But it also indicates that the government of Prime Minister Nouri al-Maliki wants to retain a U.S. military presence in Iraq beyond the Dec. 31 deadline for the completion of the American military withdrawal.
U.S. officials in Washington reported that Baghdad has made a $1.5 billion down payment for the aircraft to be built on Lockheed Martin's production line at Fort Worth, Texas.
One of Maliki's advisers, Ali Moussawi, confirmed the sale Monday. But he gave no details, possibly because of the sensitivity of the issue at a time when U.S. forces are moving toward ending their presence in Iraq 8 1/2 years after the March 2003 invasion.
U.S. officials say Maliki, supported by minority Sunnis who fear domination by the majority Shiites, wants to keep a contingent of "instructors" to continue training Iraq's armed forces.
But he faces stiff opposition from Iranian-backed Shiite hard-liners who want all U.S. forces gone.
The F-16 contract is worth around $3 billion but with the inclusion of spare parts, weapons systems and training programs that could reach $4.2 billion.
At present, the Iraq air force has no fully trained combat pilots capable of operating supersonic strike aircraft, although a contingent of 10 pilots is training on F-16s with the U.S. Air Force.
The new contract will be a boon for Lockheed Martin and associated U.S. defense contractors at a time when they face deep cuts in military spending.
Iraqi commanders say they ultimately want 96 F-16s, enough for five squadrons deployed around the country at air bases built by the Americans after they invaded Iraq and toppled Saddam Hussein.
These facilities include the Balad base, 50 miles north of Baghdad, which covers 15 square miles, and Al-Asad, which sprawls over 25 square miles in western Anbar province.
In the fall of 2010, the Iraqis said they wanted to order 18 F-16s. In February, amid a wave of pro-democracy uprisings across the Arab world, Baghdad suspended the project and said it diverted a planned down payment of $900 million to providing food for millions of poor people.
Then in July, Maliki said they wanted 36 F-16s, double the number of aircraft originally planned, by 2020.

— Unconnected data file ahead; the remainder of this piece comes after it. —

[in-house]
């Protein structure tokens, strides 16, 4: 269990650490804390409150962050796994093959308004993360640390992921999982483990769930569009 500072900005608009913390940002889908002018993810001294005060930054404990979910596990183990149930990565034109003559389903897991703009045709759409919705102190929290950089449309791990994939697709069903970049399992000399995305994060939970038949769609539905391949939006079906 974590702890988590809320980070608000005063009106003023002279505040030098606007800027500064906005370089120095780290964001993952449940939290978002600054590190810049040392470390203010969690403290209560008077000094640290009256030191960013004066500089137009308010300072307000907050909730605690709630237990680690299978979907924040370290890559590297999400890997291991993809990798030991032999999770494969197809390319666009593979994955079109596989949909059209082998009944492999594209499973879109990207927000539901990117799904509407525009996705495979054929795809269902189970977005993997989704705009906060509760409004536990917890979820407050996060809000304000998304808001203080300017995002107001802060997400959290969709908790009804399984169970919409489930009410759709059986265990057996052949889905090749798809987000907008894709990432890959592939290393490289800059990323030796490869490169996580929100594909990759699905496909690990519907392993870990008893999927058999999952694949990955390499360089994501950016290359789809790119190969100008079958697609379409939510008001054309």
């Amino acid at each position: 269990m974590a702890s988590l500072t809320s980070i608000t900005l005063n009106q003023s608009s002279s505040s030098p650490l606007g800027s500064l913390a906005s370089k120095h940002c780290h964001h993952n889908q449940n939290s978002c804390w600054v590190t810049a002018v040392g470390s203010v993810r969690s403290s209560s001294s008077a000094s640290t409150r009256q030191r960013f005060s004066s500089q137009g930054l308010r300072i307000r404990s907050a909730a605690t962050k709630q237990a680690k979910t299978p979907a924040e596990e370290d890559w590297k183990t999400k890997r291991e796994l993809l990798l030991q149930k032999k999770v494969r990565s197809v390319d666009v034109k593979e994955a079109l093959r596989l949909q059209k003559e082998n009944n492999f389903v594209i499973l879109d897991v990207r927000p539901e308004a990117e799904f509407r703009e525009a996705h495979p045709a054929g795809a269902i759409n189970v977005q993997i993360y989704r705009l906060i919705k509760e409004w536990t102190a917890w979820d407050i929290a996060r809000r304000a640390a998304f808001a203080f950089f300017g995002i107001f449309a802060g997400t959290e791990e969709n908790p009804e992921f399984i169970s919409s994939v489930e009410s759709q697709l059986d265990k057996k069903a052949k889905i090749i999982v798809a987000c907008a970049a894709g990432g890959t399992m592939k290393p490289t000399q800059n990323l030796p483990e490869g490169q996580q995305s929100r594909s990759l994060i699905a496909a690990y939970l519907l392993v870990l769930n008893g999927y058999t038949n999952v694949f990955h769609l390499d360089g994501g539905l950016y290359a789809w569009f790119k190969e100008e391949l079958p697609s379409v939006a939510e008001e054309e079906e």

Now, with oil revenue boosted by a recent run of high prices, Maliki's trouble-plagued coalition has taken the plunge.
Iraq earned $7.31 billion from oil sales in July, the fifth consecutive month that revenue topped $7 billion.
U.S. Air Force Brig. Gen. Russell Handy, commander of U.S. air forces in Iraq, said Sept. 14 that Baghdad is looking at acquiring an initial batch of 36 F-16s, enough for two squadrons.
With U.S. military hardware bought by Baghdad likely to be flowing into the country for years to come, along with attendant specialists and trainers, Maliki may face stiff opposition from Iranian-backed hard-liners.
They oppose any U.S. military presence in Iraq after the Dec. 31 withdrawal deadline.
Maliki insists the Iraqi Parliament doesn't need to be consulted on keeping U.S. troops in the country if they are linked to "training missions."
Moves to give Iraq's new air force a combat punch are acquiring a new urgency as the U.S. withdrawal moves toward completion, with some 45,000 U.S. troops still deployed in the country.
Iraq's air force remains weak with no combat capabilities, beyond some light counterinsurgency capability through arming reconnaissance aircraft with small bombs or rockets.
But it takes years to develop a coherent combat effectiveness and an integrated operational system capable of protecting the country, particularly its rich oil and gas reserves and infrastructure that provide 90 percent of the government's revenue.
Production times invariably lag and depending on the delivery times of the initial batch of F-16s, it's unlikely that Iraq will have any operational air combat units until 2015-16 at the earliest.
Lockheed Martin's Fort Worth plant has some 60 F-16s in the production pipeline, with the last of these scheduled for delivery in 2013.
Right now, the Iraqi air force has some 160 aircraft and helicopters, mainly transports, reconnaissance and propeller-driven training aircraft.
In the meantime, Iraq will continue to depend to a large extent on U.S. air power for protection.